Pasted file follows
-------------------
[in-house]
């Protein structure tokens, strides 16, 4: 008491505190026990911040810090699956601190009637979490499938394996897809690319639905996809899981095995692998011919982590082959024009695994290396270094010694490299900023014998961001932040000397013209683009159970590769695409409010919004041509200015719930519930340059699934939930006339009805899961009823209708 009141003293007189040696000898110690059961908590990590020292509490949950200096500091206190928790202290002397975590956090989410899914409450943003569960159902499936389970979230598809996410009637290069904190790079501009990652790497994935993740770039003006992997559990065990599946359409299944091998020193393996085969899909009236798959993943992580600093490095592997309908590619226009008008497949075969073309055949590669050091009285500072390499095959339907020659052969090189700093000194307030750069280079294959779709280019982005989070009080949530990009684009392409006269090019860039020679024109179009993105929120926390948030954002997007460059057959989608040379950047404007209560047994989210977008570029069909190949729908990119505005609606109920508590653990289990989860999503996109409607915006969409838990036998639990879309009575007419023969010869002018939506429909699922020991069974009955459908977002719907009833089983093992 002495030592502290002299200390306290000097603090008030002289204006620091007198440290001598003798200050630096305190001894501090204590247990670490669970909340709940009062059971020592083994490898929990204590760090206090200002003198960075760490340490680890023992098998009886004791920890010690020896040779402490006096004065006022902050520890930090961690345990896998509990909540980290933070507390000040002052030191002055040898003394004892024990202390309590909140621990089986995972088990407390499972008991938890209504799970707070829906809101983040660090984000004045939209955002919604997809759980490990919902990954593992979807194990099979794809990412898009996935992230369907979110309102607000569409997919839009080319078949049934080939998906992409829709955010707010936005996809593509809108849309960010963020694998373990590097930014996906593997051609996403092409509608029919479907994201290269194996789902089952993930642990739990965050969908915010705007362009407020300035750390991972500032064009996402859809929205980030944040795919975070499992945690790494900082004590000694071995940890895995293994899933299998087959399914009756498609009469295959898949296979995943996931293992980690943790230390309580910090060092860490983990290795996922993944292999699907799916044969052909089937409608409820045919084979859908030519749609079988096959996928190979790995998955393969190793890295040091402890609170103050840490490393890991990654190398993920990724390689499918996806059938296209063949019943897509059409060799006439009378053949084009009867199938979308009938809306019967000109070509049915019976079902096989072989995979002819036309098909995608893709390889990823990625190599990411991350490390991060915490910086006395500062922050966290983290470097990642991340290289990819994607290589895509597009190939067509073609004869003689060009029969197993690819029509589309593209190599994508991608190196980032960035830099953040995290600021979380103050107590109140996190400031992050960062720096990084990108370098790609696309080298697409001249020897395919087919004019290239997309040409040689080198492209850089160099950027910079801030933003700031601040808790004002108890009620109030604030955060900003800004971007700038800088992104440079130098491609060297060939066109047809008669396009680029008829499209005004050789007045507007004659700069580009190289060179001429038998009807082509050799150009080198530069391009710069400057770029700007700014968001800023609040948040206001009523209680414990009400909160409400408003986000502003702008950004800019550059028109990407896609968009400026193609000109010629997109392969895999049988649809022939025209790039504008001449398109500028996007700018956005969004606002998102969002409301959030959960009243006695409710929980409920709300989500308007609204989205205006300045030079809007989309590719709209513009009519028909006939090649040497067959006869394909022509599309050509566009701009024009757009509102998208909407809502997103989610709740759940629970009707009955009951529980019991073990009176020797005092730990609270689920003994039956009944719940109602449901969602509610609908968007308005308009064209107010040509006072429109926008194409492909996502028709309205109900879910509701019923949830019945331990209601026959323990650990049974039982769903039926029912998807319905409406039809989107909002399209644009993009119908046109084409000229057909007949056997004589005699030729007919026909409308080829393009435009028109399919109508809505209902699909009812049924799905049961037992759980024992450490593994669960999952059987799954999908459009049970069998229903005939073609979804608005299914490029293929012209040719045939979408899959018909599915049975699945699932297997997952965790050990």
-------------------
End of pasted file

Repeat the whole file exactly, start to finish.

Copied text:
[in-house]
């Protein structure tokens, strides 16, 4: 008491505190026990911040810090699956601190009637979490499938394996897809690319639905996809899981095995692998011919982590082959024009695994290396270094010694490299900023014998961001932040000397013209683009159970590769695409409010919004041509200015719930519930340059699934939930006339009805899961009823209708 009141003293007189040696000898110690059961908590990590020292509490949950200096500091206190928790202290002397975590956090989410899914409450943003569960159902499936389970979230598809996410009637290069904190790079501009990652790497994935993740770039003006992997559990065990599946359409299944091998020193393996085969899909009236798959993943992580600093490095592997309908590619226009008008497949075969073309055949590669050091009285500072390499095959339907020659052969090189700093000194307030750069280079294959779709280019982005989070009080949530990009684009392409006269090019860039020679024109179009993105929120926390948030954002997007460059057959989608040379950047404007209560047994989210977008570029069909190949729908990119505005609606109920508590653990289990989860999503996109409607915006969409838990036998639990879309009575007419023969010869002018939506429909699922020991069974009955459908977002719907009833089983093992 002495030592502290002299200390306290000097603090008030002289204006620091007198440290001598003798200050630096305190001894501090204590247990670490669970909340709940009062059971020592083994490898929990204590760090206090200002003198960075760490340490680890023992098998009886004791920890010690020896040779402490006096004065006022902050520890930090961690345990896998509990909540980290933070507390000040002052030191002055040898003394004892024990202390309590909140621990089986995972088990407390499972008991938890209504799970707070829906809101983040660090984000004045939209955002919604997809759980490990919902990954593992979807194990099979794809990412898009996935992230369907979110309102607000569409997919839009080319078949049934080939998906992409829709955010707010936005996809593509809108849309960010963020694998373990590097930014996906593997051609996403092409509608029919479907994201290269194996789902089952993930642990739990965050969908915010705007362009407020300035750390991972500032064009996402859809929205980030944040795919975070499992945690790494900082004590000694071995940890895995293994899933299998087959399914009756498609009469295959898949296979995943996931293992980690943790230390309580910090060092860490983990290795996922993944292999699907799916044969052909089937409608409820045919084979859908030519749609079988096959996928190979790995998955393969190793890295040091402890609170103050840490490393890991990654190398993920990724390689499918996806059938296209063949019943897509059409060799006439009378053949084009009867199938979308009938809306019967000109070509049915019976079902096989072989995979002819036309098909995608893709390889990823990625190599990411991350490390991060915490910086006395500062922050966290983290470097990642991340290289990819994607290589895509597009190939067509073609004869003689060009029969197993690819029509589309593209190599994508991608190196980032960035830099953040995290600021979380103050107590109140996190400031992050960062720096990084990108370098790609696309080298697409001249020897395919087919004019290239997309040409040689080198492209850089160099950027910079801030933003700031601040808790004002108890009620109030604030955060900003800004971007700038800088992104440079130098491609060297060939066109047809008669396009680029008829499209005004050789007045507007004659700069580009190289060179001429038998009807082509050799150009080198530069391009710069400057770029700007700014968001800023609040948040206001009523209680414990009400909160409400408003986000502003702008950004800019550059028109990407896609968009400026193609000109010629997109392969895999049988649809022939025209790039504008001449398109500028996007700018956005969004606002998102969002409301959030959960009243006695409710929980409920709300989500308007609204989205205006300045030079809007989309590719709209513009009519028909006939090649040497067959006869394909022509599309050509566009701009024009757009509102998208909407809502997103989610709740759940629970009707009955009951529980019991073990009176020797005092730990609270689920003994039956009944719940109602449901969602509610609908968007308005308009064209107010040509006072429109926008194409492909996502028709309205109900879910509701019923949830019945331990209601026959323990650990049974039982769903039926029912998807319905409406039809989107909002399209644009993009119908046109084409000229057909007949056997004589005699030729007919026909409308080829393009435009028109399919109508809505209902699909009812049924799905049961037992759980024992450490593994669960999952059987799954999908459009049970069998229903005939073609979804608005299914490029293929012209040719045939979408899959018909599915049975699945699932297997997952965790050990």